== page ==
The unobservable factors that underpin the infant mortality gap between blacks and whites have persisted for more than 20 years and now appear to play a larger role than the observable factors, according to a new study by Michigan State University researchers.
Published in the American Journal of Public Health, the study is the first to investigate long-term changes in both sets of factors, providing vital context of the scope of the problem as medical experts around the world try to solve the mystery behind the gap.
“What’s surprising about our findings is that when we take out all the factors we can observe – including mother’s age, education level, marital status and state of residence – the difference in the rate in which black and white infants die remained absolutely stable for two decades,” said Steven Haider, professor of economics. “We made no progress in shrinking that part of the gap.”
Haider and fellow economists Todd Elder and John Goddeeris and epidemiologist Nigel Paneth analyzed the birth certificate data from about 50 million births in the United States between 1983 and 2004. The factors they used to predict mortality differences were then drawn from the information available on the birth certificates.
For blacks, the rate of deaths within the first year of life dropped from 18.6 per 100,000 live births in 1983 to 12.3 per 100,000 in 2004. The rate of white infant deaths dropped from 9 to 5.3. Overall, the infant mortality rate gap between the races declined by 2.6 deaths per 100,000 live births.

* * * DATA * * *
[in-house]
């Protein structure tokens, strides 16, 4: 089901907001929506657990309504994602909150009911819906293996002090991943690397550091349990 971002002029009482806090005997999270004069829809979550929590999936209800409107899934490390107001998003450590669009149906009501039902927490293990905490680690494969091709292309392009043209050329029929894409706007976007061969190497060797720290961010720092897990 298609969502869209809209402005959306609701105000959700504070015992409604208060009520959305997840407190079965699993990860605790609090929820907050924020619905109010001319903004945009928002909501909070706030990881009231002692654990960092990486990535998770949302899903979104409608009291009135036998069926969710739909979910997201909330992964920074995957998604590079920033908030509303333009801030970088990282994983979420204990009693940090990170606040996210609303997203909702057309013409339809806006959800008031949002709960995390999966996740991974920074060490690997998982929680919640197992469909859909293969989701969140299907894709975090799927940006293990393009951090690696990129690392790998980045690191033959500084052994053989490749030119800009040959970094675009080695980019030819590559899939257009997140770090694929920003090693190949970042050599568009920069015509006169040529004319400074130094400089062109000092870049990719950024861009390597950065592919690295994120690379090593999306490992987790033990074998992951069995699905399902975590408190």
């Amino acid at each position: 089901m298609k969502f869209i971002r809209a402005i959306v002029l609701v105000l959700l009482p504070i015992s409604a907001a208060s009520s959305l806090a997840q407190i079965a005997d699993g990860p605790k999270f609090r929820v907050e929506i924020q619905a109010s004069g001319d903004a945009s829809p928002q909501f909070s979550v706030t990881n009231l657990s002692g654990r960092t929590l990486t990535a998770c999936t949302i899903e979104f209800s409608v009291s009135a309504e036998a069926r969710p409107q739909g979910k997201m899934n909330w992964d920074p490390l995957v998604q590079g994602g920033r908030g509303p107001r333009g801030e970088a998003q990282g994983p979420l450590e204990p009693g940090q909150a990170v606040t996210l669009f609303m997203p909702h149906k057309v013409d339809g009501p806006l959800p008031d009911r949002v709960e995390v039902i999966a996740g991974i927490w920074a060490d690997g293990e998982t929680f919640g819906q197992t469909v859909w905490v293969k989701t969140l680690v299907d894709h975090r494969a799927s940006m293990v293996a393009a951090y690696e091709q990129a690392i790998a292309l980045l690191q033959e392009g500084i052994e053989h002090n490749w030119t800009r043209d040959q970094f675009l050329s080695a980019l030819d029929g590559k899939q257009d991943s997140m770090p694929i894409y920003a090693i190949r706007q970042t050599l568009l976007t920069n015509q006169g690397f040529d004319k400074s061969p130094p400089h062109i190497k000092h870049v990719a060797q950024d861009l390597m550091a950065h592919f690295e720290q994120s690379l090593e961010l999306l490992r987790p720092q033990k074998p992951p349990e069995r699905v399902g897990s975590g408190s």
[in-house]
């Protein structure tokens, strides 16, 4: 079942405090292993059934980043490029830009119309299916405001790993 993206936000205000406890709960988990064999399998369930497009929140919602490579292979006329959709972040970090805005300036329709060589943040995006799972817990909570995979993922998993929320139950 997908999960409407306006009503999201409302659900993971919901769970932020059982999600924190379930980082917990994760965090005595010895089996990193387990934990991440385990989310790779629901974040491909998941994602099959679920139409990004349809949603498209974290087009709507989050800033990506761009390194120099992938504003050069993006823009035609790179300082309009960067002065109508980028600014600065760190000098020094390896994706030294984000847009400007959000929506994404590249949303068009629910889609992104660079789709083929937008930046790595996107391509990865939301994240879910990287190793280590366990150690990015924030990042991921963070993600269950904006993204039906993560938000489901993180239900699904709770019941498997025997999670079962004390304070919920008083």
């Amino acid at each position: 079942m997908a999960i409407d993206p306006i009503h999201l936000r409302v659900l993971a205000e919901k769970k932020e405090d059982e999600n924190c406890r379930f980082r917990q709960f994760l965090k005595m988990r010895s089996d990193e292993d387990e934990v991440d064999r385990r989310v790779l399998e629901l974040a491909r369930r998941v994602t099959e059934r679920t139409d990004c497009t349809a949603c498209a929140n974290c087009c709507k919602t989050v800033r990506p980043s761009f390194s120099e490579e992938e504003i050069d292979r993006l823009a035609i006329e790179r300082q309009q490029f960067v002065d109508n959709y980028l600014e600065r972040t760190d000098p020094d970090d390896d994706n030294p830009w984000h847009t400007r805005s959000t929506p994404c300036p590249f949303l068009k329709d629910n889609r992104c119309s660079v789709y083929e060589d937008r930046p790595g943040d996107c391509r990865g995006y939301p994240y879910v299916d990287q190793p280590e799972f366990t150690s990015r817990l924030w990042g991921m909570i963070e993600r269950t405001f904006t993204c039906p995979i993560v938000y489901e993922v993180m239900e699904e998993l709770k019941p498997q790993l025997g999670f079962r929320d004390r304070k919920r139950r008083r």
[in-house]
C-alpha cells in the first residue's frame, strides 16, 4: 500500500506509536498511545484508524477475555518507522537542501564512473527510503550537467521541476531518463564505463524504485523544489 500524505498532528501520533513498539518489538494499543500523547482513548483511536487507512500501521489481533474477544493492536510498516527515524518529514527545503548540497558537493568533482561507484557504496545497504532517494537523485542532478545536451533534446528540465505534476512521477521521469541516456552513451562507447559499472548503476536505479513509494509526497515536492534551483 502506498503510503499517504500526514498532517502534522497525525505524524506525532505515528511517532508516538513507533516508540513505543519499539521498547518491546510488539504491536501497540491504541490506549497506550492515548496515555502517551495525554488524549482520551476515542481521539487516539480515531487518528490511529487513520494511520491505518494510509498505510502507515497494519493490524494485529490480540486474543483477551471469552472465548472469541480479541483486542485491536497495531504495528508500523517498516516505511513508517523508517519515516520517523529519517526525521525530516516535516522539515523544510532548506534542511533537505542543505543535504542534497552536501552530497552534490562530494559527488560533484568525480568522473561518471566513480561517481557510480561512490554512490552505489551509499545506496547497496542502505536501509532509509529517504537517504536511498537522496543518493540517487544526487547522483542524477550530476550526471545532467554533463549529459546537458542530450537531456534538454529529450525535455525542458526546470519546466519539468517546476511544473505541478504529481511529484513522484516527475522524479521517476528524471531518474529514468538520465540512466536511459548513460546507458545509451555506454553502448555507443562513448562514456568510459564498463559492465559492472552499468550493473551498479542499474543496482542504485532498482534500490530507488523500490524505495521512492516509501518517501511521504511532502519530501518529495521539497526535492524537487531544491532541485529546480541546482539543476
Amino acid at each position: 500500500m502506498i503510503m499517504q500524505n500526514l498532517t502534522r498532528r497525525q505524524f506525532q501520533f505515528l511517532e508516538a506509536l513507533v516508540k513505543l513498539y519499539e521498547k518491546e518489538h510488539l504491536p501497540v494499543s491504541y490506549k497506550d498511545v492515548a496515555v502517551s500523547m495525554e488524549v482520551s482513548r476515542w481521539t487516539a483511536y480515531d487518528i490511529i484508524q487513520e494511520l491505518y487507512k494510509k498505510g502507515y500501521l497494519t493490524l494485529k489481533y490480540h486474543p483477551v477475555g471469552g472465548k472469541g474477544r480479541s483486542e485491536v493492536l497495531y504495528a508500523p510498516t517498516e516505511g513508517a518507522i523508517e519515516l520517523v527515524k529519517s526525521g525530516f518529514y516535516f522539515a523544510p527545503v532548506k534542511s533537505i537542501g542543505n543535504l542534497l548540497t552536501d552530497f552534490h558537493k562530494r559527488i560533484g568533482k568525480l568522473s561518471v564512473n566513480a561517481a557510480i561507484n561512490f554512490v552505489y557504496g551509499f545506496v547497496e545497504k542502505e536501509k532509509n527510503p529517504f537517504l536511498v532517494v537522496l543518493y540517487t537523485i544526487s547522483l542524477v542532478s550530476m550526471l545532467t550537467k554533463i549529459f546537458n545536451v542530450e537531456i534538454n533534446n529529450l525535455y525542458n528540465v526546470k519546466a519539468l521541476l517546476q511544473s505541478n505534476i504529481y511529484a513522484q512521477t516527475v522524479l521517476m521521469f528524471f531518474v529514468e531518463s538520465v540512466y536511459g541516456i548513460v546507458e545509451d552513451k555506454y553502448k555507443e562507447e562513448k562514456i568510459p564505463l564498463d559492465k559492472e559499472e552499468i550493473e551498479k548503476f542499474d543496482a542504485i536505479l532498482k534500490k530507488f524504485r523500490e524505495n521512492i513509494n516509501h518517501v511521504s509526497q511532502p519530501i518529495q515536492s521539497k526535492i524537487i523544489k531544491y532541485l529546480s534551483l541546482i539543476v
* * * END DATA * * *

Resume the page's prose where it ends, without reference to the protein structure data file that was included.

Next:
While U.S. health officials have said the narrowing of the gap is encouraging, they still point to the fact that the difference remains large and difficult to shrink significantly.
The study separated the gap into the part that could be predicted by differences in observable factors and the part that remained after taking those factors into account. The researchers found that the part of the gap that could not be predicted remained remarkably constant over the two decades. By 2004, about 74 percent of the black-white infant mortality gap was not accounted for by differences in these observable factors.
In other words, even if policymakers could wave a magic wand and eliminate disparities in education, marital status and all the other factors the researchers accounted for, it would only reduce the gap by one quarter, Haider said.
While the MSU study doesn’t explore what the remaining factors may be, it does, for the first time, establish how large and long-standing the problem is.